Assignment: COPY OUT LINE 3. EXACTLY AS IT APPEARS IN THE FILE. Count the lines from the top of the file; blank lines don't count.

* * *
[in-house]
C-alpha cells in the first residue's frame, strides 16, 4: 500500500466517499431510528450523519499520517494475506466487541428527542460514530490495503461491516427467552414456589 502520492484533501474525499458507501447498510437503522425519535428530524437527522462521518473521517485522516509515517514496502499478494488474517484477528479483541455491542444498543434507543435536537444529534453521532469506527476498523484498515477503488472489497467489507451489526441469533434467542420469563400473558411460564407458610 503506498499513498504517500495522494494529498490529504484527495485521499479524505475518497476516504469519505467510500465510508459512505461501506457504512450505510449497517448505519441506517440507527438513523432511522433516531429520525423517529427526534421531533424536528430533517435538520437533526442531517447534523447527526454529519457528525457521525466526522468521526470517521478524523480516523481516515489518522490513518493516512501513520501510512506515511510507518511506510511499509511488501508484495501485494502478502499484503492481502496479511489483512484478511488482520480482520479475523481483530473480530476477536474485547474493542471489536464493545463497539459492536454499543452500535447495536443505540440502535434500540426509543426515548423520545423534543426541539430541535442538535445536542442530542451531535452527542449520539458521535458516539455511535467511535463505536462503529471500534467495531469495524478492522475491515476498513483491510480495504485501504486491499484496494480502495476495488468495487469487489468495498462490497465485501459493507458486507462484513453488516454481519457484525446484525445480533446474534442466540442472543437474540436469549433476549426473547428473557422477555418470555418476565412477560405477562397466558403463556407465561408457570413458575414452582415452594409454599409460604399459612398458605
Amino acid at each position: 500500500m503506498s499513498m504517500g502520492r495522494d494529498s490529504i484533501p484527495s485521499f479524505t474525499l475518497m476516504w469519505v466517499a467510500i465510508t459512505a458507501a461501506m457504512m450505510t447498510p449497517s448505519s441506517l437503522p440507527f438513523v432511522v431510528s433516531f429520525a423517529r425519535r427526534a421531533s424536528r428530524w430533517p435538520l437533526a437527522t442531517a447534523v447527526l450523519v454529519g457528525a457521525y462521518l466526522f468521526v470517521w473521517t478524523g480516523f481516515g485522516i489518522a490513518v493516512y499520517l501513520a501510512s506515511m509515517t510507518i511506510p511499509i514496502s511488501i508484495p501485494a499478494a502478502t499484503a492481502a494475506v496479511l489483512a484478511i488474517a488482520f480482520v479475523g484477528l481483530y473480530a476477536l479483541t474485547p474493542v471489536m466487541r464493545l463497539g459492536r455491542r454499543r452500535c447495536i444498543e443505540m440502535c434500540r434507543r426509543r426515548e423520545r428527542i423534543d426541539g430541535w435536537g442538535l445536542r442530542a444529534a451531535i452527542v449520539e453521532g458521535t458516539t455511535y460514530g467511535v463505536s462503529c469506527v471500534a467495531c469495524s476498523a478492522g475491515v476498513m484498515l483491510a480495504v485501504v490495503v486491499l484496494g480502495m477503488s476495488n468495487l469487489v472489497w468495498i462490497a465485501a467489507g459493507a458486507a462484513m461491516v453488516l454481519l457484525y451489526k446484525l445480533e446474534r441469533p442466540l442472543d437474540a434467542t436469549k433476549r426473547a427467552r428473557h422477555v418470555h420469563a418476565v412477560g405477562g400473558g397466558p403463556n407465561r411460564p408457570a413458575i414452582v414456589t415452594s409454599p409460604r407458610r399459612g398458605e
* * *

Amino acid at each position: 500500500m503506498s499513498m504517500g502520492r495522494d494529498s490529504i484533501p484527495s485521499f479524505t474525499l475518497m476516504w469519505v466517499a467510500i465510508t459512505a458507501a461501506m457504512m450505510t447498510p449497517s448505519s441506517l437503522p440507527f438513523v432511522v431510528s433516531f429520525a423517529r425519535r427526534a421531533s424536528r428530524w430533517p435538520l437533526a437527522t442531517a447534523v447527526l450523519v454529519g457528525a457521525y462521518l466526522f468521526v470517521w473521517t478524523g480516523f481516515g485522516i489518522a490513518v493516512y499520517l501513520a501510512s506515511m509515517t510507518i511506510p511499509i514496502s511488501i508484495p501485494a499478494a502478502t499484503a492481502a494475506v496479511l489483512a484478511i488474517a488482520f480482520v479475523g484477528l481483530y473480530a476477536l479483541t474485547p474493542v471489536m466487541r464493545l463497539g459492536r455491542r454499543r452500535c447495536i444498543e443505540m440502535c434500540r434507543r426509543r426515548e423520545r428527542i423534543d426541539g430541535w435536537g442538535l445536542r442530542a444529534a451531535i452527542v449520539e453521532g458521535t458516539t455511535y460514530g467511535v463505536s462503529c469506527v471500534a467495531c469495524s476498523a478492522g475491515v476498513m484498515l483491510a480495504v485501504v490495503v486491499l484496494g480502495m477503488s476495488n468495487l469487489v472489497w468495498i462490497a465485501a467489507g459493507a458486507a462484513m461491516v453488516l454481519l457484525y451489526k446484525l445480533e446474534r441469533p442466540l442472543d437474540a434467542t436469549k433476549r426473547a427467552r428473557h422477555v418470555h420469563a418476565v412477560g405477562g400473558g397466558p403463556n407465561r411460564p408457570a413458575i414452582v414456589t415452594s409454599p409460604r407458610r399459612g398458605e